Because of election rules on broadcasting balance, the deal means that Norma Major cannot be interviewed as the wife of the Conservative leader.
One source told The Independent yesterday that it was a common technique among broadcasters to approach one party, saying the other two parties had agreed to a package, even if they had not.
"Because of the agreement reached by the two women they will all three now know that is not true," he said. "So there will be no interviews in the election."
The deal was struck some months ago after Paddy Ashdown challenged John Major about a Tory attack on Ms Booth last June.
The Liberal Democrat leader asked the Prime Minister in the Commons whether he approved the "unpleasant campaign" being run by Brian Mawhinney, the Tory party chairman, "to attack the Labour party through the Labour leader's wife".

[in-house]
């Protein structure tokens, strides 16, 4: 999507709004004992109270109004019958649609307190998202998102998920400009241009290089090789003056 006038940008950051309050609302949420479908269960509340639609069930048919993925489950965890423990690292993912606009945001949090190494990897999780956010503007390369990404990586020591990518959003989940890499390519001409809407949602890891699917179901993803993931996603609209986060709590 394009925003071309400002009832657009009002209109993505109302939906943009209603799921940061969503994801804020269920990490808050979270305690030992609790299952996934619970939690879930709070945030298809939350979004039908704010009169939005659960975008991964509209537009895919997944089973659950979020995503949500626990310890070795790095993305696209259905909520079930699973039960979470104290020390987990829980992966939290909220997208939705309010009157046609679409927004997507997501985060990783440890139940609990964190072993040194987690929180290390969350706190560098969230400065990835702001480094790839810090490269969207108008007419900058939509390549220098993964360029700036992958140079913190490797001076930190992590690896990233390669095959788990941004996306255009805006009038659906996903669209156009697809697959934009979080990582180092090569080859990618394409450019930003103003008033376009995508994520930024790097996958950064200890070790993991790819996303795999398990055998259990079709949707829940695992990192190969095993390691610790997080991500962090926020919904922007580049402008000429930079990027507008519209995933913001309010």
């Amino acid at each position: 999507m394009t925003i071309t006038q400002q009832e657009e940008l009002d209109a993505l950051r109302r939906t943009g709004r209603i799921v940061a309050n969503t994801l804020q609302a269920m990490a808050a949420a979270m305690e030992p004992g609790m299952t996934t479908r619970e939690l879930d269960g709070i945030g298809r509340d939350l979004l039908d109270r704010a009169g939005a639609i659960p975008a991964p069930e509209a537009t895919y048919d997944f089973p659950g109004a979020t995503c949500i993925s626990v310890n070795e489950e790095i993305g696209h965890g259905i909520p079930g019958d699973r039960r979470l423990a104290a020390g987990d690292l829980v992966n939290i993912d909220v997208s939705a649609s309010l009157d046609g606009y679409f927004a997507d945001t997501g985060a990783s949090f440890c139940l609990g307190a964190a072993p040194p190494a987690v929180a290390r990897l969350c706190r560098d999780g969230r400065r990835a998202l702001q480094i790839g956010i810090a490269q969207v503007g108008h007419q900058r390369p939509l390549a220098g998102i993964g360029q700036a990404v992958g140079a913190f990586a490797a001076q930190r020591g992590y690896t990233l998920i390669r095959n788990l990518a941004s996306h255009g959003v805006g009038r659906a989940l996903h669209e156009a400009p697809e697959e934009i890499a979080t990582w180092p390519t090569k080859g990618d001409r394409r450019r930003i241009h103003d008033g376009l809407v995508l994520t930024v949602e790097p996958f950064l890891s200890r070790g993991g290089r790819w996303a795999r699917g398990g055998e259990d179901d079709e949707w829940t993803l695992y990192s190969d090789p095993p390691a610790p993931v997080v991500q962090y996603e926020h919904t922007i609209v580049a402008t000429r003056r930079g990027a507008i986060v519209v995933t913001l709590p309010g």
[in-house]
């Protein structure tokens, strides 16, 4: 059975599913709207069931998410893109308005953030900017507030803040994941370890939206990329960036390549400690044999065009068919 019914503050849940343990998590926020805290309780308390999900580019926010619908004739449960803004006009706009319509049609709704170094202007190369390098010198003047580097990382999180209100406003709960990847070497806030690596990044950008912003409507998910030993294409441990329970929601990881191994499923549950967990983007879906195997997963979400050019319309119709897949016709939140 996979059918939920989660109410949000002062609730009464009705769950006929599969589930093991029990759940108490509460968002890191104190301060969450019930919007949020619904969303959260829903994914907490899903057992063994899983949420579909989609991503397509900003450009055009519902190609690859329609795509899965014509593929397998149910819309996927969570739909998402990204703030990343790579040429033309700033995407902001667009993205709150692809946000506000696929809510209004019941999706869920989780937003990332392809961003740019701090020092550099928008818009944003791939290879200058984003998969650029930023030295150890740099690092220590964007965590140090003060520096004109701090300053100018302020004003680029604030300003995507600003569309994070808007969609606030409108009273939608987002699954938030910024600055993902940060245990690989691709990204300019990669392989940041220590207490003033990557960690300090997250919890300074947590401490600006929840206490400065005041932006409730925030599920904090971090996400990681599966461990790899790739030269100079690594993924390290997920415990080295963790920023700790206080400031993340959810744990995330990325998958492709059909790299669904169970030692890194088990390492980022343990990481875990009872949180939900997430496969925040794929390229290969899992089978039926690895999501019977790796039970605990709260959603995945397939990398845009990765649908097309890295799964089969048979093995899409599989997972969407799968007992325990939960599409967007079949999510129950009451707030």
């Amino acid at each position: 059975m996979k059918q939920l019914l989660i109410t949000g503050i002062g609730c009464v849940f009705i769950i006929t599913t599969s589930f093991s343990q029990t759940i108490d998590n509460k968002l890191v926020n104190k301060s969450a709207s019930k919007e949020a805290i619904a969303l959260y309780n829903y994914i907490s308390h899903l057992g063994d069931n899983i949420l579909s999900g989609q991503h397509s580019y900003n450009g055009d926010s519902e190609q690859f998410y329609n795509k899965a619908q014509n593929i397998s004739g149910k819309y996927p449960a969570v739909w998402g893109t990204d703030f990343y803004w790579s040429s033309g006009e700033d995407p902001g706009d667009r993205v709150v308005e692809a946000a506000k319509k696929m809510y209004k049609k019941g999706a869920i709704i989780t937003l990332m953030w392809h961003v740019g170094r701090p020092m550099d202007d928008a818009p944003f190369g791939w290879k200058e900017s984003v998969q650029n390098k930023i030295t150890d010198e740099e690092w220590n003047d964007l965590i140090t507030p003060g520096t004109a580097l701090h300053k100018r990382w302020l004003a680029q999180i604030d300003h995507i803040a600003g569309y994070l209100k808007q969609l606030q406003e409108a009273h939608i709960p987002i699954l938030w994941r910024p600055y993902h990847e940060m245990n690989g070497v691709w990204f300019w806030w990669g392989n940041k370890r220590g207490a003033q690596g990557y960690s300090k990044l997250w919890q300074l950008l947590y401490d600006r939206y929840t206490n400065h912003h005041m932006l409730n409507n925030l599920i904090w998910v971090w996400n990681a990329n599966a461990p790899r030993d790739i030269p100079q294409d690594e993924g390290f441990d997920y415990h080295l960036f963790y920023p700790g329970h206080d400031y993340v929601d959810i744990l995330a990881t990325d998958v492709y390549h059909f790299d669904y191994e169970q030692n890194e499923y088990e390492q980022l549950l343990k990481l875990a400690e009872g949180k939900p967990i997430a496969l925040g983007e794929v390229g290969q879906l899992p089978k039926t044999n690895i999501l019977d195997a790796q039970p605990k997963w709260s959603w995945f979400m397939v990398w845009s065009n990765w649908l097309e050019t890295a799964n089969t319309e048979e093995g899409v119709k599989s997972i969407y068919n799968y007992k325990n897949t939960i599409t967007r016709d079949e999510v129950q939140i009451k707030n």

He demanded: "Do you want an election campaign run around personality attacks, which extends even to our families? Do you approve of that?"
Mr Major said: "There is no such campaign and nor will there be any such campaign."
But Mr Mawhinney had issued copies of an article written by Ms Booth for the Times Education Supplement on school governors and he wrote to Mr Blair with a suggestion that his wife was helping to create party policy.
After Mr Ashdown's intervention, Ms Booth wrote to him to thank him and that is thought to have opened up the line of communication with Mrs Ashdown and the block on "wives' lives" interviews.
That decision has been reinforced by Mrs Major's gaffe, in an interview with the Independent Magazine on Saturday, suggesting that Labour will win the election.
Although Mrs Ashdown would not comment on the pact yesterday, it is known she feels that because the wives are not up for election, it would be unfair if anything they said harmed the chances of those standing.Reuse content